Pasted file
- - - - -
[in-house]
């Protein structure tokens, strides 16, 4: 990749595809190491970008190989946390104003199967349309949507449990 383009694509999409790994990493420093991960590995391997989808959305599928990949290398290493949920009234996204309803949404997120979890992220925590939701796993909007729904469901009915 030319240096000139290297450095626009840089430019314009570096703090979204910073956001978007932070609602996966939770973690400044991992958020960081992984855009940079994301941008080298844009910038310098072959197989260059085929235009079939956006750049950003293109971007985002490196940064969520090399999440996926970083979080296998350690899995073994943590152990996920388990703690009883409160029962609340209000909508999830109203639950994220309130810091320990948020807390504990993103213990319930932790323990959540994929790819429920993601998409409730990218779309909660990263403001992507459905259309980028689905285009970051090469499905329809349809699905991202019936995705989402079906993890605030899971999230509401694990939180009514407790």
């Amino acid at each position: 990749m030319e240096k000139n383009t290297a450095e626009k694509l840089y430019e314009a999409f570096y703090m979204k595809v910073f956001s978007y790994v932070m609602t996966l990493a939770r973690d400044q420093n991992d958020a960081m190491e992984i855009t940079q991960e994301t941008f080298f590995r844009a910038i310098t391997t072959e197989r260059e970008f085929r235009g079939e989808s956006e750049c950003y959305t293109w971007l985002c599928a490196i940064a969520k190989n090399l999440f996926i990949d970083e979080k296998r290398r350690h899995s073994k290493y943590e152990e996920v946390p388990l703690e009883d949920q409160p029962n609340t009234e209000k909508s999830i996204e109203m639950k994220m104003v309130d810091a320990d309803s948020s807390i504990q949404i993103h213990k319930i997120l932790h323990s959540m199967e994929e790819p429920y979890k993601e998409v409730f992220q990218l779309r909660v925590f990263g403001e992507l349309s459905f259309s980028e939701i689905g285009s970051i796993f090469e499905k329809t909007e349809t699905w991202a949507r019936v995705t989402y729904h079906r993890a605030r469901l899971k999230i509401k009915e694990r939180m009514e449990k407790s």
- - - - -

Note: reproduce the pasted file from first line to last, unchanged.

[in-house]
């Protein structure tokens, strides 16, 4: 990749595809190491970008190989946390104003199967349309949507449990 383009694509999409790994990493420093991960590995391997989808959305599928990949290398290493949920009234996204309803949404997120979890992220925590939701796993909007729904469901009915 030319240096000139290297450095626009840089430019314009570096703090979204910073956001978007932070609602996966939770973690400044991992958020960081992984855009940079994301941008080298844009910038310098072959197989260059085929235009079939956006750049950003293109971007985002490196940064969520090399999440996926970083979080296998350690899995073994943590152990996920388990703690009883409160029962609340209000909508999830109203639950994220309130810091320990948020807390504990993103213990319930932790323990959540994929790819429920993601998409409730990218779309909660990263403001992507459905259309980028689905285009970051090469499905329809349809699905991202019936995705989402079906993890605030899971999230509401694990939180009514407790």
């Amino acid at each position: 990749m030319e240096k000139n383009t290297a450095e626009k694509l840089y430019e314009a999409f570096y703090m979204k595809v910073f956001s978007y790994v932070m609602t996966l990493a939770r973690d400044q420093n991992d958020a960081m190491e992984i855009t940079q991960e994301t941008f080298f590995r844009a910038i310098t391997t072959e197989r260059e970008f085929r235009g079939e989808s956006e750049c950003y959305t293109w971007l985002c599928a490196i940064a969520k190989n090399l999440f996926i990949d970083e979080k296998r290398r350690h899995s073994k290493y943590e152990e996920v946390p388990l703690e009883d949920q409160p029962n609340t009234e209000k909508s999830i996204e109203m639950k994220m104003v309130d810091a320990d309803s948020s807390i504990q949404i993103h213990k319930i997120l932790h323990s959540m199967e994929e790819p429920y979890k993601e998409v409730f992220q990218l779309r909660v925590f990263g403001e992507l349309s459905f259309s980028e939701i689905g285009s970051i796993f090469e499905k329809t909007e349809t699905w991202a949507r019936v995705t989402y729904h079906r993890a605030r469901l899971k999230i509401k009915e694990r939180m009514e449990k407790s």